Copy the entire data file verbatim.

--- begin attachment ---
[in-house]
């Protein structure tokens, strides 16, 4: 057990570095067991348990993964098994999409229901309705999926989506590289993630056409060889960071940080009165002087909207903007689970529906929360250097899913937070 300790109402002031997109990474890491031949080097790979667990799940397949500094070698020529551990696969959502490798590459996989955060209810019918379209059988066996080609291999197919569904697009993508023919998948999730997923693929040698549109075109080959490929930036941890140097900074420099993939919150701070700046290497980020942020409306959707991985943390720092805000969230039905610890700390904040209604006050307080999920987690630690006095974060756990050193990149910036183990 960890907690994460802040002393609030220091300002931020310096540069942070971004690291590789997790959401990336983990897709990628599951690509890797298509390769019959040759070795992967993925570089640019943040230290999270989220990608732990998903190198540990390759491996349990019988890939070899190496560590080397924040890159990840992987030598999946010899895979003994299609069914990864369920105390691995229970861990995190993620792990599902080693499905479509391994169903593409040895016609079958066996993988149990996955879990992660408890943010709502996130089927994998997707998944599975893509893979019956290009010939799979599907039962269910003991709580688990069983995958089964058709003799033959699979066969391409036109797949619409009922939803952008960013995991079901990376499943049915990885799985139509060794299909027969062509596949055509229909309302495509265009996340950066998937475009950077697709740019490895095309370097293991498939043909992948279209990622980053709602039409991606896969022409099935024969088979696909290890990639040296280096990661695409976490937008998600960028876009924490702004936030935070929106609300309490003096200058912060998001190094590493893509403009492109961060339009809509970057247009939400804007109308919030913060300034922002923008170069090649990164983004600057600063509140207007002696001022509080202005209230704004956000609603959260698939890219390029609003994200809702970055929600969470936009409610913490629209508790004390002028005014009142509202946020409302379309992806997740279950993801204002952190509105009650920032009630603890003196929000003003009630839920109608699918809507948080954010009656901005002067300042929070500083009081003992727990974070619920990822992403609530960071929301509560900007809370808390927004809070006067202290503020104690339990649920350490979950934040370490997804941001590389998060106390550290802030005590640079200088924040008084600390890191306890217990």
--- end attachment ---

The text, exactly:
[in-house]
């Protein structure tokens, strides 16, 4: 057990570095067991348990993964098994999409229901309705999926989506590289993630056409060889960071940080009165002087909207903007689970529906929360250097899913937070 300790109402002031997109990474890491031949080097790979667990799940397949500094070698020529551990696969959502490798590459996989955060209810019918379209059988066996080609291999197919569904697009993508023919998948999730997923693929040698549109075109080959490929930036941890140097900074420099993939919150701070700046290497980020942020409306959707991985943390720092805000969230039905610890700390904040209604006050307080999920987690630690006095974060756990050193990149910036183990 960890907690994460802040002393609030220091300002931020310096540069942070971004690291590789997790959401990336983990897709990628599951690509890797298509390769019959040759070795992967993925570089640019943040230290999270989220990608732990998903190198540990390759491996349990019988890939070899190496560590080397924040890159990840992987030598999946010899895979003994299609069914990864369920105390691995229970861990995190993620792990599902080693499905479509391994169903593409040895016609079958066996993988149990996955879990992660408890943010709502996130089927994998997707998944599975893509893979019956290009010939799979599907039962269910003991709580688990069983995958089964058709003799033959699979066969391409036109797949619409009922939803952008960013995991079901990376499943049915990885799985139509060794299909027969062509596949055509229909309302495509265009996340950066998937475009950077697709740019490895095309370097293991498939043909992948279209990622980053709602039409991606896969022409099935024969088979696909290890990639040296280096990661695409976490937008998600960028876009924490702004936030935070929106609300309490003096200058912060998001190094590493893509403009492109961060339009809509970057247009939400804007109308919030913060300034922002923008170069090649990164983004600057600063509140207007002696001022509080202005209230704004956000609603959260698939890219390029609003994200809702970055929600969470936009409610913490629209508790004390002028005014009142509202946020409302379309992806997740279950993801204002952190509105009650920032009630603890003196929000003003009630839920109608699918809507948080954010009656901005002067300042929070500083009081003992727990974070619920990822992403609530960071929301509560900007809370808390927004809070006067202290503020104690339990649920350490979950934040370490997804941001590389998060106390550290802030005590640079200088924040008084600390890191306890217990």